Lady Gaga can get away with wearing meat to the MTV Video Music Awards and giving birth to an alien race in a music video -- so what on earth did she do to get kicked off YouTube?
Little Monsters checking in with Gaga's video diary on Thursday were stunned to find her YouTube channel replaced by this message: This account has been suspended due to multiple or severe violations of YouTube's copyright policy. And just as she was on the edge of glory! What did Gaga do to offend the Google-owned video network?
According to Time Out Tokyo, Gaga's "severe violation" was posting her July 12 appearance on a Japanese TV show called SMAPxSMAP. The clip featured the singer performing a ten-minute medley of "The Edge of Glory," "Born This Way" and "You and I," with occasional Japan-themed interjections like, "You taste like sake when you kiss me!" At one point, she emerges from a box in a black dust mask; at another, she plays at a piano made of giant bejeweled hands. You know, typical Gaga.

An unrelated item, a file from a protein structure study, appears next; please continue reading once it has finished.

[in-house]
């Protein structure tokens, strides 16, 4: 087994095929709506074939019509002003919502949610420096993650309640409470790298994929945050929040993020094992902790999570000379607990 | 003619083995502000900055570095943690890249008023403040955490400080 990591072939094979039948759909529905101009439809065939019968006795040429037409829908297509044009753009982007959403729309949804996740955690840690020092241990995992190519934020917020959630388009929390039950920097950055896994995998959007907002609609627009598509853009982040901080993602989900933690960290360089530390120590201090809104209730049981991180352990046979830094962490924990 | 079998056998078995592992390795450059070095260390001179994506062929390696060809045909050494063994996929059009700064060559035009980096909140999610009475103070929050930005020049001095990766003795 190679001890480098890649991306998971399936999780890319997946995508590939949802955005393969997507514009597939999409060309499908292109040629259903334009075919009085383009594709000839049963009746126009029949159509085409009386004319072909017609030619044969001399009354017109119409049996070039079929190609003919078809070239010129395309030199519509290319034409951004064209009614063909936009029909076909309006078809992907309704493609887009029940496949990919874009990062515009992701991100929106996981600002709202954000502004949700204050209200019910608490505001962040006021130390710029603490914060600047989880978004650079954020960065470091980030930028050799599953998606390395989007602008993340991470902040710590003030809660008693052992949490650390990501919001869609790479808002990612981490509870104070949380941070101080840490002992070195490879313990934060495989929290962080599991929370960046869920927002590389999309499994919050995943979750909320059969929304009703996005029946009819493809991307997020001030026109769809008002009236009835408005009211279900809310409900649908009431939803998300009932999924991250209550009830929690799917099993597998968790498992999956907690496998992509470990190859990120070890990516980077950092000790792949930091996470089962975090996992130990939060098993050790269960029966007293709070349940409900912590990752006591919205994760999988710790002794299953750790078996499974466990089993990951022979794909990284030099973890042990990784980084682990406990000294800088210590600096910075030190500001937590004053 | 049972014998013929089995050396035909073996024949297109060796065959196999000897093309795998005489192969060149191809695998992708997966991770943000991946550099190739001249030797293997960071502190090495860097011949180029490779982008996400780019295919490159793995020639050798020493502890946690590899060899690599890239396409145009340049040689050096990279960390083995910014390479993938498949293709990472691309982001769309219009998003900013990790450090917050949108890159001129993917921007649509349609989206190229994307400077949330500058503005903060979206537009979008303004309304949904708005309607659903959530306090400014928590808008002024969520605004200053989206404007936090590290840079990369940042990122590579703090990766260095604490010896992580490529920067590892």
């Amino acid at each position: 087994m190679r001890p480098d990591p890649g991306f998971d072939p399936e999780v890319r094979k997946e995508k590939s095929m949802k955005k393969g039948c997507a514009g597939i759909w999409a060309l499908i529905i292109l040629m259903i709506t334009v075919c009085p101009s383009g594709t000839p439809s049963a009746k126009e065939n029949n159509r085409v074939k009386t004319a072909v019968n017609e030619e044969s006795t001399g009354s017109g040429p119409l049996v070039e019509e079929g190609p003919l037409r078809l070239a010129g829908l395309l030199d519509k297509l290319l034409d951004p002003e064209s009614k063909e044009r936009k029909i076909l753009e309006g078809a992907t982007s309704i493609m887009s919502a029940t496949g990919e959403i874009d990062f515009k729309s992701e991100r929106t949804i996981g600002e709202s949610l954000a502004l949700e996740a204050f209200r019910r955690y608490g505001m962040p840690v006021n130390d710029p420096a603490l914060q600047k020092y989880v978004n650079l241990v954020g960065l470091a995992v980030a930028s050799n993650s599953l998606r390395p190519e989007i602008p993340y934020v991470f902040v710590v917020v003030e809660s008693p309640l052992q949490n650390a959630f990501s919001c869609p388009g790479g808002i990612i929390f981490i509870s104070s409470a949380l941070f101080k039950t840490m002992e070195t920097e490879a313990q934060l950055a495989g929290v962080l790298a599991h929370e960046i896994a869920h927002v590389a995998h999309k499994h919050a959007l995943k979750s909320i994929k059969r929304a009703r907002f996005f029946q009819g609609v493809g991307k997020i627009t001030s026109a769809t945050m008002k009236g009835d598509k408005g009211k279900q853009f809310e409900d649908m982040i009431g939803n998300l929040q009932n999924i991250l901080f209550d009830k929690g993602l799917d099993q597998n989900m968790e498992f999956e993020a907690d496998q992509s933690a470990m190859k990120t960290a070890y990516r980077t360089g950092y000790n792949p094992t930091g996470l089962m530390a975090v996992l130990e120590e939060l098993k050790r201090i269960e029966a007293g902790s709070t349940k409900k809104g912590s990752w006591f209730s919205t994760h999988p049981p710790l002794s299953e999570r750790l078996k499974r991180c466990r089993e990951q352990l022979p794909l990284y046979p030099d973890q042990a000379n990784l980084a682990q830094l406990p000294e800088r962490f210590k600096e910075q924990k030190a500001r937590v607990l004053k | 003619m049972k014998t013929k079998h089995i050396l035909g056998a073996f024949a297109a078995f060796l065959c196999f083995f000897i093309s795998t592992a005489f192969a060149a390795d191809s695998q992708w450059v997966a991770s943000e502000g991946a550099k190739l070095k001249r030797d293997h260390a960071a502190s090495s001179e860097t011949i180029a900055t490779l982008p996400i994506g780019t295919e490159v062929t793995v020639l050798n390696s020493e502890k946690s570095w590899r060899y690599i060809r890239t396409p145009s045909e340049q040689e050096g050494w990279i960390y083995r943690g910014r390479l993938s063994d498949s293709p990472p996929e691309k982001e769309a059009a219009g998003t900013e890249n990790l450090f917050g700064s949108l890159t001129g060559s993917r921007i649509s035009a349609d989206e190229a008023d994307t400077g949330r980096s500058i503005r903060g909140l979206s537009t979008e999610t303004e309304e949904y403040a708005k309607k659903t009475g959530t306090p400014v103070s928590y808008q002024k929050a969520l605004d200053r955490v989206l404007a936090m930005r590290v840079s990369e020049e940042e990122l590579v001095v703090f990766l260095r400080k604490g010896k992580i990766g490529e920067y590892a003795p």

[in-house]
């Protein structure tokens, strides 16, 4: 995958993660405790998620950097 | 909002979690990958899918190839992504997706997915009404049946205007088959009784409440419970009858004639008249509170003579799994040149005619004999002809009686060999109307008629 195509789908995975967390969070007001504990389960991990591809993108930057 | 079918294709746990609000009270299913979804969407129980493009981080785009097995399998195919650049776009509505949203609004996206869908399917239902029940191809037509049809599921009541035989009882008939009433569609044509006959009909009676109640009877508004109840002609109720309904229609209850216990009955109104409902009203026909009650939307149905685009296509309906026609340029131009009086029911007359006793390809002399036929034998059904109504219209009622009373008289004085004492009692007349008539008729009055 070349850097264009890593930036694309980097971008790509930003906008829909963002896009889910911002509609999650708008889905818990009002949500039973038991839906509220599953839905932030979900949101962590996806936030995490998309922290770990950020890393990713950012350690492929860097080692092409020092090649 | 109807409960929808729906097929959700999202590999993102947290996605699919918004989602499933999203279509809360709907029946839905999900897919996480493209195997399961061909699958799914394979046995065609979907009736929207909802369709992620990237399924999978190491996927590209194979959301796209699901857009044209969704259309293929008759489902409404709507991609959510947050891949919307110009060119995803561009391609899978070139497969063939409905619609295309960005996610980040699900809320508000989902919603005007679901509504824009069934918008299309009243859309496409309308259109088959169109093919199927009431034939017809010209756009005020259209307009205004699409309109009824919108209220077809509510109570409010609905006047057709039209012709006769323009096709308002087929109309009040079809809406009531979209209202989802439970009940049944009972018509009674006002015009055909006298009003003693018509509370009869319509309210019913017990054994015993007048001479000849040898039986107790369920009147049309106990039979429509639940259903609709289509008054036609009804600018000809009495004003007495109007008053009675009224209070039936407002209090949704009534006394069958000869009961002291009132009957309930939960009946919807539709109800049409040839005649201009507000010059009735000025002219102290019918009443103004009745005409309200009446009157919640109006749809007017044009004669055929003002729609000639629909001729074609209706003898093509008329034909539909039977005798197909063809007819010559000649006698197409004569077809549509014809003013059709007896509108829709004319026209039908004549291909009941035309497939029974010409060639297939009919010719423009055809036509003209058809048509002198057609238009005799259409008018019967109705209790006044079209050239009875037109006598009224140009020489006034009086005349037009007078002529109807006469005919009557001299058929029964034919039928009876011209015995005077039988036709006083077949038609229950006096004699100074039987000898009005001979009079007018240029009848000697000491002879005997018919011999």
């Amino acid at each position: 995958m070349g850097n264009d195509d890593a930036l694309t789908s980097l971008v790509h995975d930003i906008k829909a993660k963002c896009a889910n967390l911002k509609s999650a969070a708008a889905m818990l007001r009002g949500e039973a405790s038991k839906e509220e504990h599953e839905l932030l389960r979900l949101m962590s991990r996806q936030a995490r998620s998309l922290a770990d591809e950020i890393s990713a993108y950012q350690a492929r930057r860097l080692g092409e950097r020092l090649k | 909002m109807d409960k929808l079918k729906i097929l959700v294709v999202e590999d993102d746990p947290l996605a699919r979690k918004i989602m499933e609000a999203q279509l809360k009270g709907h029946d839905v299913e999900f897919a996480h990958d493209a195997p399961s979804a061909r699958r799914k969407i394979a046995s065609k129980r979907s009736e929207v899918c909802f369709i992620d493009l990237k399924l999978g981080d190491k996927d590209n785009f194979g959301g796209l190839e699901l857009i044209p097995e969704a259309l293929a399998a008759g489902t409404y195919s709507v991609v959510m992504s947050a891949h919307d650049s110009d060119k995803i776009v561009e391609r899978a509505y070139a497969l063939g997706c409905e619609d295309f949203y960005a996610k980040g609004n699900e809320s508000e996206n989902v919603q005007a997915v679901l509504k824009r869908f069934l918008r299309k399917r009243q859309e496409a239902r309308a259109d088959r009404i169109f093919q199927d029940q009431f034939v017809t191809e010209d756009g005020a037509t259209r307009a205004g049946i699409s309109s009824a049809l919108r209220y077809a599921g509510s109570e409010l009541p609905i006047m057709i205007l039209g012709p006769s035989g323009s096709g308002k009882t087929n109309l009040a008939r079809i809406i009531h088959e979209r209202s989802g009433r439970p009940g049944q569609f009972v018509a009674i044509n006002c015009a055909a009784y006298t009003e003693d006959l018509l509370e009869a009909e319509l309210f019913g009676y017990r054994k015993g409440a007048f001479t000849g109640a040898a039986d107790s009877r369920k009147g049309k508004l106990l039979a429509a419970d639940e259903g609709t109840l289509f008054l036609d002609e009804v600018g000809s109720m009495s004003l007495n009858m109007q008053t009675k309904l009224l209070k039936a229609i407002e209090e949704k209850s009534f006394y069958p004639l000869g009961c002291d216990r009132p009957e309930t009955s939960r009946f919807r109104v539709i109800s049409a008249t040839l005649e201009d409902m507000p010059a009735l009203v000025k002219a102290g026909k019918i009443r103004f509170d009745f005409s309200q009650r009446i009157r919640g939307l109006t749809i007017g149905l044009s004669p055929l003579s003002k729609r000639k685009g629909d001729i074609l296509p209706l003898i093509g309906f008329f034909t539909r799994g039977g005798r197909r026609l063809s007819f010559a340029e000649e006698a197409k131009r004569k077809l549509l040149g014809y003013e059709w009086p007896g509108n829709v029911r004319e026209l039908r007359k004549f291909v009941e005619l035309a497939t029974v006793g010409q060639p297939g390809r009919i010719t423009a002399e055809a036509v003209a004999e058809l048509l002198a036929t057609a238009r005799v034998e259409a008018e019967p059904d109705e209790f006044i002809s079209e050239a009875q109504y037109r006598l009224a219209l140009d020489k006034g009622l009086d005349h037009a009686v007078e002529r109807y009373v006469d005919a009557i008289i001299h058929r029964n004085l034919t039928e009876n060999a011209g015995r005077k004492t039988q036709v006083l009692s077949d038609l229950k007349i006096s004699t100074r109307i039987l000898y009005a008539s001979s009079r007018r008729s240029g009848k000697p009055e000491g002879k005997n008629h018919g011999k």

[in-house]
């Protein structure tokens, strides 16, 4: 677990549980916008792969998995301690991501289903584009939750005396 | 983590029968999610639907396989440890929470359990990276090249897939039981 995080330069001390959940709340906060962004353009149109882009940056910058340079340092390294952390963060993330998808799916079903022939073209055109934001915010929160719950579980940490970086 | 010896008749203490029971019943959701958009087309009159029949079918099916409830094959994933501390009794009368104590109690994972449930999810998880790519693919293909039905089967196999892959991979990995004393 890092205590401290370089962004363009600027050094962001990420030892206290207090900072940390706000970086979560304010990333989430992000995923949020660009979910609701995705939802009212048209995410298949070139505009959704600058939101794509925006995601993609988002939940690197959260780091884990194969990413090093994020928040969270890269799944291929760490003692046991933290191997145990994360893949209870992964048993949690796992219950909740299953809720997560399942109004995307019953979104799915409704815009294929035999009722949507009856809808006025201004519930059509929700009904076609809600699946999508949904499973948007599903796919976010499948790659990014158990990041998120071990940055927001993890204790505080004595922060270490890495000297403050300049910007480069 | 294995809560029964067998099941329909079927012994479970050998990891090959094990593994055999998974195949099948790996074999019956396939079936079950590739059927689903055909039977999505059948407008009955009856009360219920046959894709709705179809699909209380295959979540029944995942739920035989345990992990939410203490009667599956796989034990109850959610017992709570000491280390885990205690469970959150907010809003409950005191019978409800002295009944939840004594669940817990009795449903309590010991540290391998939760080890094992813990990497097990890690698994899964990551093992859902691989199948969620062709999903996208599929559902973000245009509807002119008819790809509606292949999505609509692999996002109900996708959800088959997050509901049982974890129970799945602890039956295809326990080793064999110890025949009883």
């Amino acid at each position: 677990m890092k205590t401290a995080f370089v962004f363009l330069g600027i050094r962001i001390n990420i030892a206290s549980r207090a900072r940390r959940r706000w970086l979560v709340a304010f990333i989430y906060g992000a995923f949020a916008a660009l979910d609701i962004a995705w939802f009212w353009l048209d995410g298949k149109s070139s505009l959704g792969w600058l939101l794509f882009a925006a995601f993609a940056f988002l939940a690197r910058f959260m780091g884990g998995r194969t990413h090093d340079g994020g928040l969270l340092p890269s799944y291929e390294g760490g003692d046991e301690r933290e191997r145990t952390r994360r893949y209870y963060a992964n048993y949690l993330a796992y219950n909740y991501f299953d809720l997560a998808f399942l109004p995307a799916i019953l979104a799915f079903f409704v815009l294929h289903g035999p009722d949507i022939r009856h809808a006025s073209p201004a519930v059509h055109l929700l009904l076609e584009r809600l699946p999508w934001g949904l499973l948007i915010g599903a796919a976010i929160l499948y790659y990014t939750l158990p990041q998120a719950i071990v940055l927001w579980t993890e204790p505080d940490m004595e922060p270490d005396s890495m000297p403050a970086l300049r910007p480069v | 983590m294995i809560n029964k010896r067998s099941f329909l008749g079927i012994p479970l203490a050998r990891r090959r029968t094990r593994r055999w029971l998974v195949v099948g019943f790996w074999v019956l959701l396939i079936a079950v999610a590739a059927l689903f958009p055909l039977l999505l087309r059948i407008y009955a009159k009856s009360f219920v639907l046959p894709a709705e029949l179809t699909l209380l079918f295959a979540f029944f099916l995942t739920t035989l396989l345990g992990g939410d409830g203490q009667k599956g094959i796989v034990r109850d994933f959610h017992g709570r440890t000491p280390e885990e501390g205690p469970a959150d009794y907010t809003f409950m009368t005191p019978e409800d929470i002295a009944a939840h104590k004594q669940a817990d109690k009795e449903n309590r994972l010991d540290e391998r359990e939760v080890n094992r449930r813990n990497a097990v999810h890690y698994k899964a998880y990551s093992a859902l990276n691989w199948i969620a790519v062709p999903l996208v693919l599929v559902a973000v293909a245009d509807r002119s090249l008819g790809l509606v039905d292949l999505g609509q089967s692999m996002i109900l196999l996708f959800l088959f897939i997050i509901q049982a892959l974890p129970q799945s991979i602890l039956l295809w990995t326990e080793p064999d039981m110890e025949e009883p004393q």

Unfortunately, the singer's management failed to secure the rights to the TV clip, provoking a copyright complaint by the overzealous copyright-protection group Media Interactive, Inc. (You'd think she'd have some copyright claim since it's her own music -- but perhaps not.) Gaga has yet to comment on the YouTube shutdown, though earlier this week, she tweeted about her appearance: "My performance+cooking show appearance on SMAP SMAP is airing now in Japan. Kawaii Monsters!"
Fortunately, the rest of the week's Lady Gaga news is much happier. It was announced Thursday morning that her Monster Ball HBO concert special was nominated for five Emmys. ("I'm crying, so proud!" the singer tweeted.) A few hours later, Gaga informed fans that China was had lifted its ban on the sale of her album Born This Way. (China and other conservative nations had objected to the album's "pro-gay content.")
"Our trip to Asia has been enlightening + promising," Gaga tweeted after announcing the news. "Stand strong!"
We expect that YouTube will follow suit soon, and lift its own ban. After all, a YouTube without Lady Gaga would be sadder than a Twitter without Justin Bieber!